Painted with gemlike colors, this screen depicts the arrival of Portuguese traders and missionaries at a Japanese port, presumably Nagasaki on the west coast of Kyushu, the southernmost of the four main islands of Japan. Flags with emblems of the Society of Jesus (the cross and a heart with three nails, for example) flutter on deck. The Portuguese nao do trato was known to the Japanese as kurofune (black ship) or Namban bune ("Namban" ship), the ship of the "southern barbarians", so called because these foreigners came to Japan from the south.
The great ship was a three-deck carrack of up to 1,600 tons, and its enormous size was the cause of much wonder and excitement in Japan at the time of its annual visit. The carrack set off for Macao and Japan from Goa, the center of the Portuguese empire in Asia, and many of the crew were dark-skinned natives of the Indian subcontinent. Portuguese ships were permitted access to the Bay of Nagasaki from 1571 until 1640, when the shogun put into effect a seclusionist policy that closed the country to all outsiders other than Chinese merchants, a handful of Dutch traders, and occasional Korean emissaries.
The earliest screen of this type is thought to date from the 1590s and is attributed to Kano Mitsunobu (1561/5-1608), who was called from Kyoto to decorate Hideyoshi's Nagoya Castle in northern Kyushu, and who presumably had the opportunity to travel to Nagasaki and observe the southern barbarians at first hand. The theme was copied in numerous versions in the seventeenth century by anonymous artists in Kyoto for clientele curious to study the strange costumes and odd physiognomy (especially the large noses) of the Portuguese and their slaves.
The composition on this screen unfolds in sequential narrative style from left to right. The great ship is dramatically silhouetted against a large expanse of gold. Sails have been dismantled by black slaves and cargo is being offloaded onto the shore in seven or eight small craft. The European captain-major has been ferried ashore and is shown parading through the town at the center of the third panel from the right. A servant holds a cloth parasol over his head. There is a welcoming committee of Portuguese Jesuits in long black cassocks from the local mission. (During the brief period when Japan was open to the West, Nagasaki was the the seat of the Society of Jesus.) There are also two hooded friars, representing the handful of Spanish Franciscans who arrived with the Iberian traders. The artist has lovingly recorded the balloon-like bagginess of the foreigners' bombacha pantaloons, the rich variety of European, Chinese and Southeast Asian textiles used for their garments, and even the large white handkerchiefs they carry.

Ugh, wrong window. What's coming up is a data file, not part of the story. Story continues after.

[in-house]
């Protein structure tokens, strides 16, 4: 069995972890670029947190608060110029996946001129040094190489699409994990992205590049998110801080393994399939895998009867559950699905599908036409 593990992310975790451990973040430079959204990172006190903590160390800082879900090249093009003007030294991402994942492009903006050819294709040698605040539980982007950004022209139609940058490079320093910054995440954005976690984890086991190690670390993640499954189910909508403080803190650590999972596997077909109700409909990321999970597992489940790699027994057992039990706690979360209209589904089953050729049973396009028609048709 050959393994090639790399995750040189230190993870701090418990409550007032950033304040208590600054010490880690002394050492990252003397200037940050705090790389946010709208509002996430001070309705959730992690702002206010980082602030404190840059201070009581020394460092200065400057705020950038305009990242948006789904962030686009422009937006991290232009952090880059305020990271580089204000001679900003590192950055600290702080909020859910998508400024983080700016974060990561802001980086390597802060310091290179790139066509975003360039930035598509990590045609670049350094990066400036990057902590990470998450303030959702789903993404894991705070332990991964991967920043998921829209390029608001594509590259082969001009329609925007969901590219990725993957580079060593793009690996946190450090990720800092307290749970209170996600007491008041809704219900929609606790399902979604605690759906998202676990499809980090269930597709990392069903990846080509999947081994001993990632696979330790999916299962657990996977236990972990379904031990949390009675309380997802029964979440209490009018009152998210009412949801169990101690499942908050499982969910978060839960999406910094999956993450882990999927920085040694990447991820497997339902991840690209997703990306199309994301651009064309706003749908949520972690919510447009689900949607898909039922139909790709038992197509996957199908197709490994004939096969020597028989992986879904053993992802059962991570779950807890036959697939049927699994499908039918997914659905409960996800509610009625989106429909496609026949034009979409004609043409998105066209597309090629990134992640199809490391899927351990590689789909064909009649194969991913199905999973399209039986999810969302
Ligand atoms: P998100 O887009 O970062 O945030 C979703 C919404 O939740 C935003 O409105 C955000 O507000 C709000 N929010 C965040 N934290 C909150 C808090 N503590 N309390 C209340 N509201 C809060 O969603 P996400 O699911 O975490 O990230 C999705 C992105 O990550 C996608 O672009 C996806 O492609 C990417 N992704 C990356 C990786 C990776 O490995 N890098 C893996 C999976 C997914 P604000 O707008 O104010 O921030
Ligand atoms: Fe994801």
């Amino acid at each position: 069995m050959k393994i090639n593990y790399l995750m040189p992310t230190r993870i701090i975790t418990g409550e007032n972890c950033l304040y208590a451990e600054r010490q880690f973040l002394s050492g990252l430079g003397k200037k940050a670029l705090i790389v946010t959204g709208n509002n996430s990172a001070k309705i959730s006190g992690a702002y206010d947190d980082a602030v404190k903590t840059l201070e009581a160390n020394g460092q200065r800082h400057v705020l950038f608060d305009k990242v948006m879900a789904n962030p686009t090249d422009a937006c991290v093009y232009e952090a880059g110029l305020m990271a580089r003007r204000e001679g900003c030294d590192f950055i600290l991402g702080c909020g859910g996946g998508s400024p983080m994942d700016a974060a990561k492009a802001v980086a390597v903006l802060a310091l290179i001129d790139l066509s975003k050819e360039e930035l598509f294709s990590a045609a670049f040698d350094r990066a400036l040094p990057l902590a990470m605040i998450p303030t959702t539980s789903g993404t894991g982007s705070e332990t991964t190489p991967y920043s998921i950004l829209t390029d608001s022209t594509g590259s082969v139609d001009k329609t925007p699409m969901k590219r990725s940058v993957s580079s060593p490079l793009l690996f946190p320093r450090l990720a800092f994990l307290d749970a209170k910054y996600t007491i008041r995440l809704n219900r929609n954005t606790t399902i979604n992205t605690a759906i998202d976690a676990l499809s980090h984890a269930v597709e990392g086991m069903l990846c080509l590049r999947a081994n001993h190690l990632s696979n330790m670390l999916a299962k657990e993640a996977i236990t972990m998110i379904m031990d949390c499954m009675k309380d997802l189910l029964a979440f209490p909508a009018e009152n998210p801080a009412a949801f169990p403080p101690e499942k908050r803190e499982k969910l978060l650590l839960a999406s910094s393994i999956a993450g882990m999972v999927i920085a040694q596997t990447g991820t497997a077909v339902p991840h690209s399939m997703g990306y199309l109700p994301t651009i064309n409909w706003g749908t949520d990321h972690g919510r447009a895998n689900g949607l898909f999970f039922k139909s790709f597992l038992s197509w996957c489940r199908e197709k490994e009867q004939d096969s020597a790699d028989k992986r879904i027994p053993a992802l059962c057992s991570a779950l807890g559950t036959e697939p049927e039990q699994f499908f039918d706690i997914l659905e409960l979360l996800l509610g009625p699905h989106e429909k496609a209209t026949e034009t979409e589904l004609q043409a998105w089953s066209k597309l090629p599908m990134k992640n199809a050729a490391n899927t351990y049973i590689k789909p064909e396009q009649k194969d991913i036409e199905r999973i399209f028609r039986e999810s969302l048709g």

While such screens frequently include a Catholic chapel, this artist
emphasizes instead a multi-storied Buddhist pagoda. Also very unusual is the scene at the center top of a fortified mansion of a local feudal lord, who is receiving a visit from a group of Portuguese. Bows and fur-covered quivers are lined up on the right. The Japanese lord is seated in front of a folding screen and holds a closed fan. Bearded and moustached, with a round face and square jaw, he is shown with almost portrait-like realism; perhaps this man or one of his descendants was the patron who commissioned the screen. The Portuguese are shown as humble suitors, seated meekly outside on the verandah.
Foreign commerce, and in particular the silk trade, was supported by the military leaders Toyotomi Hideyoshi (1568-1595) and Tokugawa Ieyasu (1543-1616). The Portuguese made large profits exchanging Chinese silk for Japanese silver. This artist is frankly interested in the luxury wares traded in Nagasaki. The foreigners are bringing peacocks and other rare birds in cages, as well as tiger skins, goats, carved Chinese lacquers, books, and other fabulous treasures. These trade goods are a staple of many "Namban" screens. More unusual is the lively local color, the wealth of activity in the street and shops. Japanese merchants in open storefronts along the main street sell imported Chinese lacquer, bronzes, ceramics, tea wares and silks. A medicine store sells exotica in the form of rhinoceros horn, the carapace of a giant tortoise, coral from the South seas and even goldfish. Next door a Portuguese with a Japanese interpreter is buying silver in exchange for his gold. His big pouch of gold is open by his side.
Bolts of coveted Chinese silk and rugs are traded both in the street and the shops. There are some amusing details: one bored Japanese shopowner whose business seems to be languishing (his wife sits outside nursing an infant) peeks through the curtain to observe the activity in his neightbor's shop where an elderly customer is admiring a textile. Other local color takes the form of a samurai client who grimaces as his head is shaved at an open-air barber shop, and a food stall where an adventurous foreigner buys dango, or sweet rice balls on a skewer.
Most of the more than sixty pairs of "Namban" screens are rather stereotyped and static as the result of recombining elements from countless earlier versions of the theme. In this example there is an exceptional liveliness and originality. Foreign traders and Japanese merchants interact with one another--goods are being inspected and money is changing hands. The foreigners are exotic but not forbidding; they are humanized with a wealth of charming anecdotal detail and good humor.